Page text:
Arms poking at me, fingers tapping—shove a postcard book in my face and flap it around.
Smell: Camel shit, horse shit—a stink, yes, but it’s a healthy, robust stink, blooming in the heat. Think of my dad, leaving the bathroom in the morning: “Ah, that smelled fertile—like it would make shit grow.”
Taste: Dry, thirsty crackle in my throat but too stubborn to buy overpriced bottled water. Linger of packaged jam from breakfast. The mint of my chapstick.
Sound: “Camel ride,” “Postcard, madam,” “Welcome to Egypt!” “Where you from?” “Camel ride, hello!”—haggle-hassle town, a chorus of cries, hungry touts with cracked feet and chipped teeth, sharp limbs and sharper eyes.
I understand the dynamic—I know my place in the global socioeconomic ladder, that I’m a Have, the 1%—or 10%, or whatever—but basically, not a Have Not. I understand that this is the price you pay, along with the admission, and that neither are very much.
But it’s aggravating as hell, which is kinda the point, the technique, if you will—and the best I can do right now is to ignore it, not engage or react, not look or respond. I bust a move from my old teenager bus riding days: wear headphones without the sound on, so I can still hear everything (in case it goes beyond annoying to threatening), but can pretend I don’t.
So I walk like that, then decide—Well, shit, may as well drown this shit out. So I turn to what was playing last—new Ty Segall, which is bad-ass but doesn’t fit the mood, the scene, the monumental, crumbling, cracked-lip ambiance. Stop and do a scroll through. Wait, wait…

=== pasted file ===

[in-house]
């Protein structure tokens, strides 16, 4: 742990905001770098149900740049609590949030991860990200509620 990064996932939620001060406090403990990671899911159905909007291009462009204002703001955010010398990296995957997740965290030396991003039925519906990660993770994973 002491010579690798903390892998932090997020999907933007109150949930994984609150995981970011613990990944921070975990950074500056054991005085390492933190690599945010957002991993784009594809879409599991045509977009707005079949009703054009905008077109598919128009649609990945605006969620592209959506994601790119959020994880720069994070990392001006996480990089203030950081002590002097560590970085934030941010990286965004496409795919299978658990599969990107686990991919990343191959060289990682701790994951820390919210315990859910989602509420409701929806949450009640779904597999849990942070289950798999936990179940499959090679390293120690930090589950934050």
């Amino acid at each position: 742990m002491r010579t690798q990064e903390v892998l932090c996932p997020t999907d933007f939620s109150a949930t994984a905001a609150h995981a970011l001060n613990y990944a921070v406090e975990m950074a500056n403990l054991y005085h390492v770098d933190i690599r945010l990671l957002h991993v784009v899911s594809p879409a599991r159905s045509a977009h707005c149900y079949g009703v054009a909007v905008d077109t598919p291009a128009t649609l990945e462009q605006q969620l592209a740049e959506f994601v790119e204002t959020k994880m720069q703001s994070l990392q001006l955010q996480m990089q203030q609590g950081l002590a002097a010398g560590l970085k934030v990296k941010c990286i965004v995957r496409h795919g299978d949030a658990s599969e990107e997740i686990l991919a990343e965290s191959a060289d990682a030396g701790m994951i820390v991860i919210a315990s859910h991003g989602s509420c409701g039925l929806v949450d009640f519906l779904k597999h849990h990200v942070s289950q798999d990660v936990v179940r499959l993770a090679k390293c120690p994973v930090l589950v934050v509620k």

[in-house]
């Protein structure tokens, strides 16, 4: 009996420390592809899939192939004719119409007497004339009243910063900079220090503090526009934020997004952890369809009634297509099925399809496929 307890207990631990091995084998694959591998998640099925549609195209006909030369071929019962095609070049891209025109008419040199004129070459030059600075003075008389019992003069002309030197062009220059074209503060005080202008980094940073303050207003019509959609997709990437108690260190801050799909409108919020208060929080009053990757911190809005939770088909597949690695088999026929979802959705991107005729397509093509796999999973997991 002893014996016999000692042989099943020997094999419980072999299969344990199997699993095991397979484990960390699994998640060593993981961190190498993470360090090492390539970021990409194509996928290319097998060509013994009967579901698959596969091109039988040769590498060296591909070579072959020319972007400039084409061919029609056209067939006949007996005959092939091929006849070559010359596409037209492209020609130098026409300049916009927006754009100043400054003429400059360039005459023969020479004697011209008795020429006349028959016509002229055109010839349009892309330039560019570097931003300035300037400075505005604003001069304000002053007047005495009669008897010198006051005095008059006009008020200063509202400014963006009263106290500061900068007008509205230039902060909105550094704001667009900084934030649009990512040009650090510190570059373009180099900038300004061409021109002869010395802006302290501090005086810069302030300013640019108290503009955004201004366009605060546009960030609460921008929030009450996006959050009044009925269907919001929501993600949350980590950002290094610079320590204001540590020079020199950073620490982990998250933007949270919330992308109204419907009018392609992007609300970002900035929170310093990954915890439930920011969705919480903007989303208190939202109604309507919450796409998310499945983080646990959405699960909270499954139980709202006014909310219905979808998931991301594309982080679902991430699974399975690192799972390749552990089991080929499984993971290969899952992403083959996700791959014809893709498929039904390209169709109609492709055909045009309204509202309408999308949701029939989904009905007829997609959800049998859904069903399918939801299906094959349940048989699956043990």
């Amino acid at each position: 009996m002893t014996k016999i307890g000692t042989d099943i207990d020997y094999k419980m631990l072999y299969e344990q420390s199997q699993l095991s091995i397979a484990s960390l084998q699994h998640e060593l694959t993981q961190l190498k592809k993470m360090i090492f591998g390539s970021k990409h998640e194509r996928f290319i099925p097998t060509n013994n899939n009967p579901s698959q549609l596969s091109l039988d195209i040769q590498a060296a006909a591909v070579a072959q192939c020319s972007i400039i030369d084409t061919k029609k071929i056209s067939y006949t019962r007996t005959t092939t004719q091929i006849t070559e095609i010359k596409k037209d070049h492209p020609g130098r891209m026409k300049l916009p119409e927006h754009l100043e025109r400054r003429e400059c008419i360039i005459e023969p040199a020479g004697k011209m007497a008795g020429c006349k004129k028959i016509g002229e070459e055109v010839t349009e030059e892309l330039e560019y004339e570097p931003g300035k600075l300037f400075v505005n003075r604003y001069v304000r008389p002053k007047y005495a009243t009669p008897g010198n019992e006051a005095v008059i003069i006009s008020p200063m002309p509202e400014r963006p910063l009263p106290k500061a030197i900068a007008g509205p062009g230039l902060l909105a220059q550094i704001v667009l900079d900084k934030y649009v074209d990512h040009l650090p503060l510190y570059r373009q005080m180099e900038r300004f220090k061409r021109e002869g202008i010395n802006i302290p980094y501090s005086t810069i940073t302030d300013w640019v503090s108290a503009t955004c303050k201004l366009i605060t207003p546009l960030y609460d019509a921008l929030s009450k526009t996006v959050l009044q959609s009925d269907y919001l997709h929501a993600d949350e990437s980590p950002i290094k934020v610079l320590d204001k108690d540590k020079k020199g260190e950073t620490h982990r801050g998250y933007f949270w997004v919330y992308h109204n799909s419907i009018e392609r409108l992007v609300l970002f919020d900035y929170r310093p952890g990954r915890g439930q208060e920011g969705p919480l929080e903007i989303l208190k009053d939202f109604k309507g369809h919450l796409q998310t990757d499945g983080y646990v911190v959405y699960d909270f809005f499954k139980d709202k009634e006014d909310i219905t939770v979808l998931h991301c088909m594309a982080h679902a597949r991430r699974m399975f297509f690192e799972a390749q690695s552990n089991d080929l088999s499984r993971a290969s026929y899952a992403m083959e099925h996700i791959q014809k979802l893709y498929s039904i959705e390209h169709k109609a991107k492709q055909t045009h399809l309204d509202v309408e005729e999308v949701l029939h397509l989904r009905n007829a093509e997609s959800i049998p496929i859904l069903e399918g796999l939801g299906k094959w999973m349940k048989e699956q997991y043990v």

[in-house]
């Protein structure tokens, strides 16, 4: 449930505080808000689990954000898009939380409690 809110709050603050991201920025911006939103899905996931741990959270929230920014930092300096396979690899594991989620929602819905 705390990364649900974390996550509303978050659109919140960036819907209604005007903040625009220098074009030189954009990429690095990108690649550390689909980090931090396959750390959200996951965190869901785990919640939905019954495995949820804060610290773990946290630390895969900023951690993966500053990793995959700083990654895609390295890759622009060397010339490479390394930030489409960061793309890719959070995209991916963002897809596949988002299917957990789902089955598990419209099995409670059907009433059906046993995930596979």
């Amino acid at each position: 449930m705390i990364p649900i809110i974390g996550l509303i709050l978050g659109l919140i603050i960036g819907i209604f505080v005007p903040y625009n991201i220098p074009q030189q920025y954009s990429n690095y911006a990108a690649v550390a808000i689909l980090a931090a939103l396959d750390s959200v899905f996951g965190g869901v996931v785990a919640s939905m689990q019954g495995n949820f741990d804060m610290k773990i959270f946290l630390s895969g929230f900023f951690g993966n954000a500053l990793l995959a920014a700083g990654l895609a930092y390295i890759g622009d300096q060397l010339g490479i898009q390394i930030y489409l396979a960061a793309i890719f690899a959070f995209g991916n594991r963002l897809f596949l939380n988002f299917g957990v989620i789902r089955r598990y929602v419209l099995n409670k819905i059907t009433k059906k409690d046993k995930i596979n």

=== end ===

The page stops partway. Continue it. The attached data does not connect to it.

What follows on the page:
Theeeeeere we go.
So I’ve got the drone-moan doom metal in my dome, and I’m mad-dogging it through the place. Touts and hustlers like flies to a light bulb—knock, knock, knock and you can’t get in.
Sight: Well, it’s the Pyramids, the effing Pyramids, and you know what that looks like. And you’ve probably heard that it’s plop in the middle of suburban sprawl, that there’s a shitshow of tour buses and taxis, that there’s a KFC across from the Sphinx, that there’s people everywhere, everywhere—climbing on the stones the signs tell you not to, posing for photos and I see, in a flash, 1000 framed photos on mantles and walls; I see a cacophony of Facebook profile shots and a clutter of newsfeeds; I see cards sent out at various holidays, see digital scrapbooks suffered through by captive relatives.
More Egyptian families than anything else, but the groups of teenage boys are second. They climb up the stone and flash smiles and hand gestures and gather around the viewfinder and nod in approval. They shout shit at me as I pass, but I’m like, “I can’t hear yyyyyyou”—even though secretly I can and (less secretly) they know I can.
But it’s the charade of the day, the game we play. I turn my headphones up louder.
Sight: Figure approaching, black clothes against the yellow dust. Alone, wearing headphones.
Feel: That I’m looking at some parallel version of myself, the Egyptian dude version. I can tell by his new clothes that he isn’t gonna try to sell me anything; can tell by his straight walk and forward gaze that he isn’t gonna hassle me, that he can’t be bothered to hassle a random Western girl.
Sound: “Funeralopooooooolis / Planet of the dead”
Smell: Dust in my nose.
Taste: Dust in my teeth.
Feel us approach each other like tangential lines, tangential lives, intersecting for one moment, then diverging into the big blank desert.
I give him the “yoyo, what’s up” nod.
He returns it without a smile.
Feel him walk away, disappear behind me and out of my sight.
He was cute, I realize. Goddammit—the one cute dude I’d want to talk to in this place.
I blink the dust from my contacts and keep walking